Arrival connects in profound and devastating ways its themes of empathy and communication. On the surface a science fiction film about alien landings and first contact, it gently peels away to force you to come to terms with its treatise on memory and time and how it shapes and molds us into the beings that we are.

We’ve been conditioned to believe by years of Hollywood programming that if aliens ever landed, we’d know their intentions and get on with the business of engaging with them almost instantly. Arrival comes as a thought-provoking exercise in deconstructing the challenges of learning a new language, one that doesn’t have any similarities to those known to man. In the films opening moments we are introduced to Dr. Louise Banks (an extraordinary Amy Adams), a linguistics professor with a valid military clearance. She is tasked with one objective – decipher the true intent of the beings that have landed.

This assignment proves to be much harder than the military grunt around her seem to understand. Her approach is measured and patient – she immerses herself into learning their language and in some ways, as a consequence, gains their trust. If for nothing else, this portion of the film alone is more fascinating than anything you’ve likely experienced this year. It is believable and fleshed out, starting with alphabets and becoming more complex, employing imagery and gestures. But the film doesn’t stop here. It has greater ambitions, a scope so grand, an ultimate goal so extraordinary, it invites us to question what we think of language and it’s ramification on existence.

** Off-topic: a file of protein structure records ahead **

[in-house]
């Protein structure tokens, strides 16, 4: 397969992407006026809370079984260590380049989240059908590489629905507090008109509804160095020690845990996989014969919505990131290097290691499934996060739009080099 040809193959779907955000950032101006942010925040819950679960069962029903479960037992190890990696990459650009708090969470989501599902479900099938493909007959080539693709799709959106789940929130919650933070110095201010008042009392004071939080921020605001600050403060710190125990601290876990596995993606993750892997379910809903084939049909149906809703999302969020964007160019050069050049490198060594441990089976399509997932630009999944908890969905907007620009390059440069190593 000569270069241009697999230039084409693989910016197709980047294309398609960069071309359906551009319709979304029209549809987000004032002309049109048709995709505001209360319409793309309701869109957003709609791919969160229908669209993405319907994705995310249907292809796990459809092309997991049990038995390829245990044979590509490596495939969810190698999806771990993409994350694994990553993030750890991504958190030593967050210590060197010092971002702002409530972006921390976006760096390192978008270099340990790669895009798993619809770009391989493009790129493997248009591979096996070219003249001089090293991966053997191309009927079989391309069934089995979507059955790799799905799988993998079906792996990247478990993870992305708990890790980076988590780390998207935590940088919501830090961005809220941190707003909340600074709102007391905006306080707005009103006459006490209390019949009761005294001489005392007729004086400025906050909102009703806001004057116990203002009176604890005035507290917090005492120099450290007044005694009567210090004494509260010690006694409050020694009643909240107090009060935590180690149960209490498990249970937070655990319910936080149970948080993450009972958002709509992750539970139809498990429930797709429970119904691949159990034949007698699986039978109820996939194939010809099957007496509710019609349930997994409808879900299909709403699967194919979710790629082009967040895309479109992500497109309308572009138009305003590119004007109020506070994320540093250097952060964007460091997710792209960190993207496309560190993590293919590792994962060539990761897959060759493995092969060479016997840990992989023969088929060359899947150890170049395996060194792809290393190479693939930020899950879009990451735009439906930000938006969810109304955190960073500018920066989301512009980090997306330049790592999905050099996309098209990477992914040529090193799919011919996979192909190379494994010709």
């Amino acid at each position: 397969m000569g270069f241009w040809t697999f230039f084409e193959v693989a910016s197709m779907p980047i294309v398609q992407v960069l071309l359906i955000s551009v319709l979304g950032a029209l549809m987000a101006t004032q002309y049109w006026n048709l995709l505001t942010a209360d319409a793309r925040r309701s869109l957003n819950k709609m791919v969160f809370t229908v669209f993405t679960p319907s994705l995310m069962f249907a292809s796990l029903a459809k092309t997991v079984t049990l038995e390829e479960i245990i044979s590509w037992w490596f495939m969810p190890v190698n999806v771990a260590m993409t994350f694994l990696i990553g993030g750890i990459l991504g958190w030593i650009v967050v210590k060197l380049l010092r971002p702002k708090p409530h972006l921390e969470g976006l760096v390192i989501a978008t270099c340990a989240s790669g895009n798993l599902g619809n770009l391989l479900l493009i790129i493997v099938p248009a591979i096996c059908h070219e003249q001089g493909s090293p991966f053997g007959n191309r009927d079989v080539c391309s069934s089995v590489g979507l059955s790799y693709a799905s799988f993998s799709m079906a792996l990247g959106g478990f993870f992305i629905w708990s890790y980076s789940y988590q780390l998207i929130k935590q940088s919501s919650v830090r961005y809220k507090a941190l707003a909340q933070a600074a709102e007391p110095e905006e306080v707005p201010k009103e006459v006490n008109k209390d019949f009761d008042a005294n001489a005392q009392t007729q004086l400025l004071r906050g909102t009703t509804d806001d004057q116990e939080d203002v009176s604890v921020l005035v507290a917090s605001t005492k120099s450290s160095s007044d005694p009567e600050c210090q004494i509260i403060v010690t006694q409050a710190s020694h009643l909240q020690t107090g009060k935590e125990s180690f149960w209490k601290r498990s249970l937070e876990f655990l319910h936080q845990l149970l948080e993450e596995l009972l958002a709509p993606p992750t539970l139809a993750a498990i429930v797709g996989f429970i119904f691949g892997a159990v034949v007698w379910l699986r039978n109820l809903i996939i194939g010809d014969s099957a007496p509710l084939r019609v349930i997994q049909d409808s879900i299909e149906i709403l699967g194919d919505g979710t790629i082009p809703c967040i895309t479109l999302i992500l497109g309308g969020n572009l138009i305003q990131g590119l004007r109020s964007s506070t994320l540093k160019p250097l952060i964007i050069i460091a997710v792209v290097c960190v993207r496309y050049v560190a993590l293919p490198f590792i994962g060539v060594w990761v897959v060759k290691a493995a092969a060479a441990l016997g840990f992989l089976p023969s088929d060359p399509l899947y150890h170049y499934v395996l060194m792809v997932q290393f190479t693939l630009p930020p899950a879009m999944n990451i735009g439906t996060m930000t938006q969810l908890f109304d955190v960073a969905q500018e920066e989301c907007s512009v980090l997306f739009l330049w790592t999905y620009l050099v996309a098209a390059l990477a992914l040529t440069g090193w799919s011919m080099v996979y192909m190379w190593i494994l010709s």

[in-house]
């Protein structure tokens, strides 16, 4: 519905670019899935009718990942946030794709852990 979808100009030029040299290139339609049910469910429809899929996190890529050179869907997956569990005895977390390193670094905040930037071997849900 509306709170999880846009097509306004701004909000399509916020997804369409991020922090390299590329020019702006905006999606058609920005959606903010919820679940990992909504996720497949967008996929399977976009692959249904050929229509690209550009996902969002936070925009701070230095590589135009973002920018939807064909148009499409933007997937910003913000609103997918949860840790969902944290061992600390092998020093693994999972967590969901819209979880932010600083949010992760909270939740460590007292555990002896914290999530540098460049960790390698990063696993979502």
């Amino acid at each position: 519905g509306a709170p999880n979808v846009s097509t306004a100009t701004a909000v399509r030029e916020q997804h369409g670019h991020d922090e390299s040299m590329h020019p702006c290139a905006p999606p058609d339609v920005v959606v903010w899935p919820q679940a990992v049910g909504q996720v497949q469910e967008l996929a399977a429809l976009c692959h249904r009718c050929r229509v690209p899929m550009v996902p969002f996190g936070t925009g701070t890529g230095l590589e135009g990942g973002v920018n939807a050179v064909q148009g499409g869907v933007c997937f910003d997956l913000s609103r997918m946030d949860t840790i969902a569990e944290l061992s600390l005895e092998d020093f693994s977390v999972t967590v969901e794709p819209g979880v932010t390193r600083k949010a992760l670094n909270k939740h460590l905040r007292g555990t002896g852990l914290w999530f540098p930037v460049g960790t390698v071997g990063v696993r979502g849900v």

Truth be told, there hasn’t been a sci-fi film this good since Interstellar. Heck it’s probably the best mainstream film of the year. Great science fiction is great not just by design but because it has a beating heart at its core that understands what it means to be human. For that reason, Interstellar resonated not because it was about cosmic flights into unknown galaxies, but because it was ultimately about parental guilt at choosing work over family. Arrival is much the same. It has a human conundrum that quietly moved me – a woman who discovers something and must make, what is to her, a shattering choice.

Communication is as much about listening, through which we ultimately learn. This may seem trite and obvious but in the message of the film it has deeper and intense implications. Once it is revealed what the purpose of these beings is (and it is quite heady, so brace yourself for it while viewing), even the films elliptical structure, often disjointed and frequently employing the use of fragments of memory that seem distant, starts to make sense. And just like the film changes Louise’s perception of the world, Arrival is likely to change yours.

Rating: ★★★★★

About Faizan Rashid

A veteran Dubai based film critic, Faizan has been reviewing movies for nearly a decade. His work has been published in local newspapers such as 7days and on prestigious online websites such as MSN Arabia and